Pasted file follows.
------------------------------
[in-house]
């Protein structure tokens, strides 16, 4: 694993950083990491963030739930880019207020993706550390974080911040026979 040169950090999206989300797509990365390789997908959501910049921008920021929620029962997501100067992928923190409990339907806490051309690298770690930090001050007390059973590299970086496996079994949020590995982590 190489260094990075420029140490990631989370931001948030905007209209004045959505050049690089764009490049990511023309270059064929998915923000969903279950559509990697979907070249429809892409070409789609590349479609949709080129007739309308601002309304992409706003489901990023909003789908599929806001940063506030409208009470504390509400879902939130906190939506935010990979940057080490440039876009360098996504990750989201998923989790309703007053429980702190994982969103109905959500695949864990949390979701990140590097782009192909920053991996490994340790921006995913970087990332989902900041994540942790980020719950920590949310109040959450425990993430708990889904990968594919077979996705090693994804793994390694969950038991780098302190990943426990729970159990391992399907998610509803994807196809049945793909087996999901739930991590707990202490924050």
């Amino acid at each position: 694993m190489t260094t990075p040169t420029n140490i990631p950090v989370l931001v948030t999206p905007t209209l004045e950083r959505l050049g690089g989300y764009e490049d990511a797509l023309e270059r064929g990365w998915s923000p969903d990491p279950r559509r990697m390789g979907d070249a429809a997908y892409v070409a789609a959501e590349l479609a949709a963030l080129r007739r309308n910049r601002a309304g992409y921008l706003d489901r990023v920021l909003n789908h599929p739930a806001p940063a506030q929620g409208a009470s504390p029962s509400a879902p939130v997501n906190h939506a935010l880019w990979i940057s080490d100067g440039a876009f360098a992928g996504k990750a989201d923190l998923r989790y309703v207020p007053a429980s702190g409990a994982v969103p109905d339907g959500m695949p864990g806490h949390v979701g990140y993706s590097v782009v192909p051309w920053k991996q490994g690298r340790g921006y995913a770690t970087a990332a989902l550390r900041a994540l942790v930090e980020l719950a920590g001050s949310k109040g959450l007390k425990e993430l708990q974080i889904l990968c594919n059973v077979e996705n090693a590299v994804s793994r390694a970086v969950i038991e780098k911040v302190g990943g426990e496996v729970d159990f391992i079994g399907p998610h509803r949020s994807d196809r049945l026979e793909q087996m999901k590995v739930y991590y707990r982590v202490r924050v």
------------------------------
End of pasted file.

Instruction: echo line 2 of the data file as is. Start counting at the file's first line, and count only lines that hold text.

């Protein structure tokens, strides 16, 4: 694993950083990491963030739930880019207020993706550390974080911040026979 040169950090999206989300797509990365390789997908959501910049921008920021929620029962997501100067992928923190409990339907806490051309690298770690930090001050007390059973590299970086496996079994949020590995982590 190489260094990075420029140490990631989370931001948030905007209209004045959505050049690089764009490049990511023309270059064929998915923000969903279950559509990697979907070249429809892409070409789609590349479609949709080129007739309308601002309304992409706003489901990023909003789908599929806001940063506030409208009470504390509400879902939130906190939506935010990979940057080490440039876009360098996504990750989201998923989790309703007053429980702190994982969103109905959500695949864990949390979701990140590097782009192909920053991996490994340790921006995913970087990332989902900041994540942790980020719950920590949310109040959450425990993430708990889904990968594919077979996705090693994804793994390694969950038991780098302190990943426990729970159990391992399907998610509803994807196809049945793909087996999901739930991590707990202490924050």